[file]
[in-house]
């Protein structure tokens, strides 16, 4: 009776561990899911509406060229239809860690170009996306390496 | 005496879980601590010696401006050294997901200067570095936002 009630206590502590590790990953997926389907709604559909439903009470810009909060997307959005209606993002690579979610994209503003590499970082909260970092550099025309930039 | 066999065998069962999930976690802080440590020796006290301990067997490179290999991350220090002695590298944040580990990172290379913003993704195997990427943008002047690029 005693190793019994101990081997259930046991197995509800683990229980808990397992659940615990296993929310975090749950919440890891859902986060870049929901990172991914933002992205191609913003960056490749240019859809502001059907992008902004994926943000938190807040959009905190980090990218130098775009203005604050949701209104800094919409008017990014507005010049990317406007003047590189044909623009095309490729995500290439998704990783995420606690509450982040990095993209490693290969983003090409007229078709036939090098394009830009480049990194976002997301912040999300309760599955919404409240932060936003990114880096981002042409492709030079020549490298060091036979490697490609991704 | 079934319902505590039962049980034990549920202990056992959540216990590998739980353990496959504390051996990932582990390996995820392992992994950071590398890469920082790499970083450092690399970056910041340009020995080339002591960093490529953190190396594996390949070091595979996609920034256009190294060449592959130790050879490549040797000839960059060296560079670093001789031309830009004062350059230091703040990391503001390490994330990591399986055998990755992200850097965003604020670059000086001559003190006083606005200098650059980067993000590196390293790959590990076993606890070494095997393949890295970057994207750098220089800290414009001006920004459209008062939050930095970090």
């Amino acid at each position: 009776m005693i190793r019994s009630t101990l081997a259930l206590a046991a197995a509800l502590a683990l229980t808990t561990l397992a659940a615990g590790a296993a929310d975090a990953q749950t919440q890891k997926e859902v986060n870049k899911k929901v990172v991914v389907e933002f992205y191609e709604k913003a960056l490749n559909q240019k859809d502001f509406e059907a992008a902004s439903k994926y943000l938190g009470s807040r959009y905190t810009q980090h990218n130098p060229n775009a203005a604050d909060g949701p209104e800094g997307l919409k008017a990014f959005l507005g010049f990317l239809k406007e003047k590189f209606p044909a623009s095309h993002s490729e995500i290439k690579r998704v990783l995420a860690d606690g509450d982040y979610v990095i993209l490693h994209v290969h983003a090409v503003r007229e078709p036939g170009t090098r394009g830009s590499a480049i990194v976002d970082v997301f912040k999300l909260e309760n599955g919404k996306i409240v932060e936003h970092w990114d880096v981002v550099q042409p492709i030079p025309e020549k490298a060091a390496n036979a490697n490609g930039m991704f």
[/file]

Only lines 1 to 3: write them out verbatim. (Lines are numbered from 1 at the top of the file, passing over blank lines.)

[in-house]
């Protein structure tokens, strides 16, 4: 009776561990899911509406060229239809860690170009996306390496 | 005496879980601590010696401006050294997901200067570095936002 009630206590502590590790990953997926389907709604559909439903009470810009909060997307959005209606993002690579979610994209503003590499970082909260970092550099025309930039 | 066999065998069962999930976690802080440590020796006290301990067997490179290999991350220090002695590298944040580990990172290379913003993704195997990427943008002047690029 005693190793019994101990081997259930046991197995509800683990229980808990397992659940615990296993929310975090749950919440890891859902986060870049929901990172991914933002992205191609913003960056490749240019859809502001059907992008902004994926943000938190807040959009905190980090990218130098775009203005604050949701209104800094919409008017990014507005010049990317406007003047590189044909623009095309490729995500290439998704990783995420606690509450982040990095993209490693290969983003090409007229078709036939090098394009830009480049990194976002997301912040999300309760599955919404409240932060936003990114880096981002042409492709030079020549490298060091036979490697490609991704 | 079934319902505590039962049980034990549920202990056992959540216990590998739980353990496959504390051996990932582990390996995820392992992994950071590398890469920082790499970083450092690399970056910041340009020995080339002591960093490529953190190396594996390949070091595979996609920034256009190294060449592959130790050879490549040797000839960059060296560079670093001789031309830009004062350059230091703040990391503001390490994330990591399986055998990755992200850097965003604020670059000086001559003190006083606005200098650059980067993000590196390293790959590990076993606890070494095997393949890295970057994207750098220089800290414009001006920004459209008062939050930095970090």
């Amino acid at each position: 009776m005693i190793r019994s009630t101990l081997a259930l206590a046991a197995a509800l502590a683990l229980t808990t561990l397992a659940a615990g590790a296993a929310d975090a990953q749950t919440q890891k997926e859902v986060n870049k899911k929901v990172v991914v389907e933002f992205y191609e709604k913003a960056l490749n559909q240019k859809d502001f509406e059907a992008a902004s439903k994926y943000l938190g009470s807040r959009y905190t810009q980090h990218n130098p060229n775009a203005a604050d909060g949701p209104e800094g997307l919409k008017a990014f959005l507005g010049f990317l239809k406007e003047k590189f209606p044909a623009s095309h993002s490729e995500i290439k690579r998704v990783l995420a860690d606690g509450d982040y979610v990095i993209l490693h994209v290969h983003a090409v503003r007229e078709p036939g170009t090098r394009g830009s590499a480049i990194v976002d970082v997301f912040k999300l909260e309760n599955g919404k996306i409240v932060e936003h970092w990114d880096v981002v550099q042409p492709i030079p025309e020549k490298a060091a390496n036979a490697n490609g930039m991704f």